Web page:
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3D Printing News Alert(3d printed diamond)

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A Swedish engineering group has 3D printed the world’s first composite diamond.
According to Mikael Schuisky, Head of R&D and Operations at Sandvik Additive Manufacturing, and RAPID + TCT show in Detroit, “Diamond is harder than anything else in nature. It is a key component in a large range of wear resistant tools in the industry, but since it’s so hard and complicated to machine it is almost impossible to form complex shapes. To solve this, Sandvik has developed a proprietary process making it possible to 3D print diamond composite, meaning that this super-hard material now can be printed in highly complex shapes – and can thereby revolutionize the way industries use the hardest natural material on the planet.
We now have the ability to create strong diamond composites in very complex shapes through additive manufacturing, which fundamentally will change the way industries will be able to use this material. As of now, the only limit to how this super-hard material can be shaped and used is down to the designer’s imagination.
According to Susanne Norgren, Adjunct Professor in Applied Materials Science at Uppsala University, “Sandvik’s 3D printed diamond composite is a true innovation. It means that we can begin to use diamond in applications and shapes never conceived possible before. Just imagine what it could do to industries, when it is possible to print anything, in any shape – in the diamond.”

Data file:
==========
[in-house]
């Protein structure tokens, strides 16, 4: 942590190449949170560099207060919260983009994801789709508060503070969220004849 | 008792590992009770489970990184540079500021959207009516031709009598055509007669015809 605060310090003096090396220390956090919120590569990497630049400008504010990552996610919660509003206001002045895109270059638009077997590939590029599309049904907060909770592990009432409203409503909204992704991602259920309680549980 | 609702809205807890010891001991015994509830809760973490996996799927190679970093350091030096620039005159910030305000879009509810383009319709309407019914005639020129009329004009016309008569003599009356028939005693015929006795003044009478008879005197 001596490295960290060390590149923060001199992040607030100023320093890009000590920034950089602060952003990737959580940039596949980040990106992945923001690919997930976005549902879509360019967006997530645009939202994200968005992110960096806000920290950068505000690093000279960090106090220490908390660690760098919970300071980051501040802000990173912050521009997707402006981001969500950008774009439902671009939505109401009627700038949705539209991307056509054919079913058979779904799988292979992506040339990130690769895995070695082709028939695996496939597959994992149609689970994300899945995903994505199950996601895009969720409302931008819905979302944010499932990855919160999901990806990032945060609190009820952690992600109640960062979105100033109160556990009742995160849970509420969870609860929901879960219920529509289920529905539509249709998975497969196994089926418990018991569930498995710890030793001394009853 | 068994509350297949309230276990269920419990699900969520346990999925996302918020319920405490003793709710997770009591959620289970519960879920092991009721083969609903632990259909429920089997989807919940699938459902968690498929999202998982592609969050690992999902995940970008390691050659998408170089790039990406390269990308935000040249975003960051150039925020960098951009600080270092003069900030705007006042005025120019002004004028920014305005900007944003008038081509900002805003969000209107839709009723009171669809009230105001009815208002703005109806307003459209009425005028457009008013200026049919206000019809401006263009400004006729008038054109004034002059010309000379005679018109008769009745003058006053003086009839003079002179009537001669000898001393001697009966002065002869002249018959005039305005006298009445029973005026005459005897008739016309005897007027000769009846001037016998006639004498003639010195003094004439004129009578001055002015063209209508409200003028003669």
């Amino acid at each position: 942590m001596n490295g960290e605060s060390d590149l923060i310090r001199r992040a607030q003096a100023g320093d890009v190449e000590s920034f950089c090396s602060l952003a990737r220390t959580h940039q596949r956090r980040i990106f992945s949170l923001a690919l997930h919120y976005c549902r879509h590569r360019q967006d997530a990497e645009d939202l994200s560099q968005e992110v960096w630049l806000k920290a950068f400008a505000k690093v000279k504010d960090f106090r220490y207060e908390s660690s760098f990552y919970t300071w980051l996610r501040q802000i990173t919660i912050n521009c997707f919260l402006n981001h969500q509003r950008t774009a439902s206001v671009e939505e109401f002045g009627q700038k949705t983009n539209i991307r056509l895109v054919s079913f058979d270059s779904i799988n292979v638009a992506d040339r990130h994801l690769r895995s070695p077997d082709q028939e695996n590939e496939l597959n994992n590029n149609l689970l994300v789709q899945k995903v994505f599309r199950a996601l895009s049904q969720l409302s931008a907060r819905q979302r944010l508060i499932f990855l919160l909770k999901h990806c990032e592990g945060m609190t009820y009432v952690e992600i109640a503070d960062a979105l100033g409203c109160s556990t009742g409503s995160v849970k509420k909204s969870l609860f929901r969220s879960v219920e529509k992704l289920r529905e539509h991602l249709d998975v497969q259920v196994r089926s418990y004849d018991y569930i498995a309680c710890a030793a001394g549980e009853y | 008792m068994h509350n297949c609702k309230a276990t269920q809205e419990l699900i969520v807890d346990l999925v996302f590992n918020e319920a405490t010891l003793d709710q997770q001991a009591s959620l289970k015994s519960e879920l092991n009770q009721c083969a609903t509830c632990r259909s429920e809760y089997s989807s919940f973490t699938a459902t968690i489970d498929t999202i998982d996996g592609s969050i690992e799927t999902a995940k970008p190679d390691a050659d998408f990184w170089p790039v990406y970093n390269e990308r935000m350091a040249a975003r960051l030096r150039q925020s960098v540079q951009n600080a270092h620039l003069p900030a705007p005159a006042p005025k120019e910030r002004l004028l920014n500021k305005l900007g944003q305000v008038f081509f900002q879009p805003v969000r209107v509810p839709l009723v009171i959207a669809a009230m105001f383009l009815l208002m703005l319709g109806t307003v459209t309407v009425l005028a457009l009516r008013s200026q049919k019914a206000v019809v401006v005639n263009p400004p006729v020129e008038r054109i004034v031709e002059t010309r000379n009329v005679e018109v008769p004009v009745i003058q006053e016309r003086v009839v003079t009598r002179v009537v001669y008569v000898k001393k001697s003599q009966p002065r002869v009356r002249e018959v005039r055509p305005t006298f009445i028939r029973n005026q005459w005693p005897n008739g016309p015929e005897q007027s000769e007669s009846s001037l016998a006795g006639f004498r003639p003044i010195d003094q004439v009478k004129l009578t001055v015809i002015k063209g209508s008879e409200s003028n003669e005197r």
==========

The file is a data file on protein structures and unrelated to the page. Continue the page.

https://www.home.sandvik/en/news-and-media

https://www.additive.sandvik/diamond

https://www.uu.se/en

3D printed cellulose sensors

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According to the professor Woo Soo Kim in the School of Mechatronic Systems Engineering, “Our eco-friendly 3D printed cellulose sensors can wirelessly transmit data during their life, and then can be disposed of without concern of environmental contamination. This development will help to advance green electronics. For example, the waste from printed circuit boards is a hazardous source of contamination to the environment. If we are able to change the plastics in PCB to cellulose composite materials, recycling of metal components on the board could be collected in a much easier way.”

https://onlinelibrary.wiley.com/toc/2199160x/current

3-D printing with Cellulose

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According to John Hart and Sebastian Pattinson, a former postdoc in mechanical engineering who is now a lecturer at the University of Cambridge in the U.K., “demonstrated a technique using the world’s most abundant natural polymer-cellulose. at MIT,” says early education on 3-D printing is the key to helping the technology expand as an industry. They are very much enjoyed creating and teaching the course and they are proud of what the students did, and what it means about the future potential of additive manufacturing.
Cellulose offers many advantages over current plastics-based feedstocks: It’s inexpensive, renewable, biodegradable, mechanically robust, and chemically versatile. In addition, it’s widely used in pharmaceuticals, packaging, clothing, and a variety of other products, many of which could be customized using 3-D printing”.

 

http://mit.edu/

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http://news.mit.edu/2018/mit-researchers-accelerating-3d-printing-using-renewable-materials-1129

3D printed Beehive